Betts says he was taunted about single mother, accused of being a ‘s*** father’ during infamous Crows preseason camp

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Former AFL champion Eddie Betts says his form slumped after he felt disrespected and traumatised at an Adelaide Crows preseason training trip, accusing the camp of cultural insensitivities.

Betts’s biography The Boy from Boomerang Crescent, which was released today, includes a chapter on the controversial 2018 Adelaide Crows’ preseason training camp following a devastating defeat to Richmond in the 2017 grand final.

In it, Betts describes the anxiety and anger he felt following the camp and the subsequent fallout.

AFL Players’ Association chief executive Paul Marsh said the association would contact all players who attended the 2018 camp to get a better understanding of issues that might have arisen.


In a statement, he said the association had previously spoken to players about the camp, but based on the experience detailed in Betts’s book, he now believed “players felt pressured into remaining silent”.

“The details outlined by Eddie Betts in his new book about the 2018 Adelaide Crows training camp are extremely concerning and difficult to read,” he said.

“We commend Eddie on the courage he’s shown in telling this story and are troubled by the ongoing hurt caused to Eddie and his family.”

In one example, Betts wrote how personal details he had confidentially shared with a camp counsellor were used to verbally abuse him in front of teammates during a physically and emotionally gruelling “initiation”.

Among the insults yelled while he “crawled through the dirt” was that the father-of-five would be a “sh** father” as he was “raised by only his mother”.

Betts, who joined the Geelong coaching team following his retirement last year, described the incident as “traumatising” and had him “broken to tears”.

Eddie Betts returned to Carlton in 2020.(AAP: Dave Hunt)

The 350-game veteran said teammates were recruited to verbally abuse each other during the same exercise.

“I’ll live with this shame for the rest of my life,” he said.

Betts said players at the camp were prevented from showering, had to surrender their phones, and were transported blindfolded on a bus that “reeked of off food” with the Richmond theme song loudly playing on loop.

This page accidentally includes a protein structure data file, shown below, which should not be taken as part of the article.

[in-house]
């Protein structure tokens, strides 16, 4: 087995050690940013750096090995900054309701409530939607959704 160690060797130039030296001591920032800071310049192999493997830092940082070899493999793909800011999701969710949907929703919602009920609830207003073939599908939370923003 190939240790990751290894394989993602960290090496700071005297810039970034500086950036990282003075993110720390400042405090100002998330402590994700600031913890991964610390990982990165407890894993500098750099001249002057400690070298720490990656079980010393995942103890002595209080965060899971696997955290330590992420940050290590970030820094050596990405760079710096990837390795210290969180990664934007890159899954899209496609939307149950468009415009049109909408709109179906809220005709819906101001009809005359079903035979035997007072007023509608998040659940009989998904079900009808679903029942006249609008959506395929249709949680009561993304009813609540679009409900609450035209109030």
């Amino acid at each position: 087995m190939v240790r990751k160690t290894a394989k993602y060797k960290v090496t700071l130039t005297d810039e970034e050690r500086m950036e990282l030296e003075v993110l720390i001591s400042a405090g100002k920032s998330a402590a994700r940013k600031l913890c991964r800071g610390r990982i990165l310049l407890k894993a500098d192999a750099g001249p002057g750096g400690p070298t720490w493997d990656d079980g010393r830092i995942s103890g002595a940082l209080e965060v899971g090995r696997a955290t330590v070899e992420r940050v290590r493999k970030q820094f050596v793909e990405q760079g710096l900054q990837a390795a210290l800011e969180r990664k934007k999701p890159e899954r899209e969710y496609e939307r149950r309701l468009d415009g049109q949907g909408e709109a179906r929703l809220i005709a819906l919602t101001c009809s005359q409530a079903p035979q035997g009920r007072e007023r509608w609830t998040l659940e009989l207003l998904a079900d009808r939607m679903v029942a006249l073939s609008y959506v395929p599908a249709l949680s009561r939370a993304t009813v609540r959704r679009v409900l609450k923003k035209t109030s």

Betts details how First Nations rituals were misappropriated, which he found “extremely disrespectful”, and references to sacred Aboriginal words “were chucked around in a carefree manner”.

“When I started to talk to people around me about my experience, I started to realise that what we’d been put through was all just a bit f***** up, and I rightly became angry,” he said.

A man and a woman with five children gathered around them stand on a dirt path in front of a tree
Eddie Betts with his wife Anna and five children in Darwin in November 2021.(Instagram: annascullie)

Betts said he raised his concerns with the club and asked to remove Aboriginal players from further “mind training exercises” with the company behind the camp, which continued to work with the Crows until later that year. The club “mutually agreed to part ways” with the company in June.

“Three weeks after I addressed the team about my concerns, I was told that I hadn’t been re-elected to the leadership group. I was devastated,” he wrote.

Crows chief executive Tim Silvers, who only joined the club last year, said he would investigate Betts’s claims that he had been dropped from the leadership group as a result of raising his concerns.

Silvers said he was “saddened” to read the impact the camp had had on Betts.

“It obviously hurt him in a number of ways,” he said.

Silvers described Betts as a “legend” who “lit up the Adelaide Oval for a long period of time”.

A man wearing a suit speaks to microphones in front of a blue and red banner
Adelaide Crows chief executive Tim Silvers apologised to Betts for his experience at the camp.(ABC News: Camron Slessor)

Silvers acknowledged the camp “probably wasn’t the right move at that time” and apologised to Betts and “any of our playing group who had a negative experience”.

“To have someone like Eddie, who has now left our club, to have a negative experience, saddens me,” he said.

Silvers said the club had new leadership and was moving “in a positive direction”.

Betts acknowledged in the book that a SafeWork SA enquiry had cleared the club of breaching any workplace safety laws, but he wrote: “My view remains that the activities there were inappropriate, counter-productive and culturally unsafe.”

books of eddie betts on bookshelf, with his face on the front cover
Eddie Betts’s biography, The Boy from Boomerang Crescent, reveals claims about the Crows’ preseason training camp.(ABC News: Ben Pettitt)

In a statement made in 2021, the Crows said SafeWork SA’s investigation “found neither the club nor any other person or organisation, breached any work health and safety laws during or in relation to the camp”.

SafeWork SA made no finding of any wrongdoing by Collective Minds in relation to the 2018 camp.

Crows player Rory Laird, who also attended the camp, described Betts as one of his “close mates” and a “loved figure” at the club.

“I think each individual had different experiences and I actually wasn’t on that part of the camp I guess, so I can’t really comment on the ins and outs of it,” he said.

“But obviously as a former teammate and a friend, you don’t like hearing about that.”

Betts, who moved to Carlton in 2020, wrote of the continuing toll the camp took, saying his “on-field form slumped” at the start of the following season and describing 2018 as “tough”.

“Personally, I felt like I’d lost the drive to play footy, and to be honest I’m not sure I ever had the same energy I did before that camp,” he wrote.

The ABC has contacted Collective Minds for comment. 

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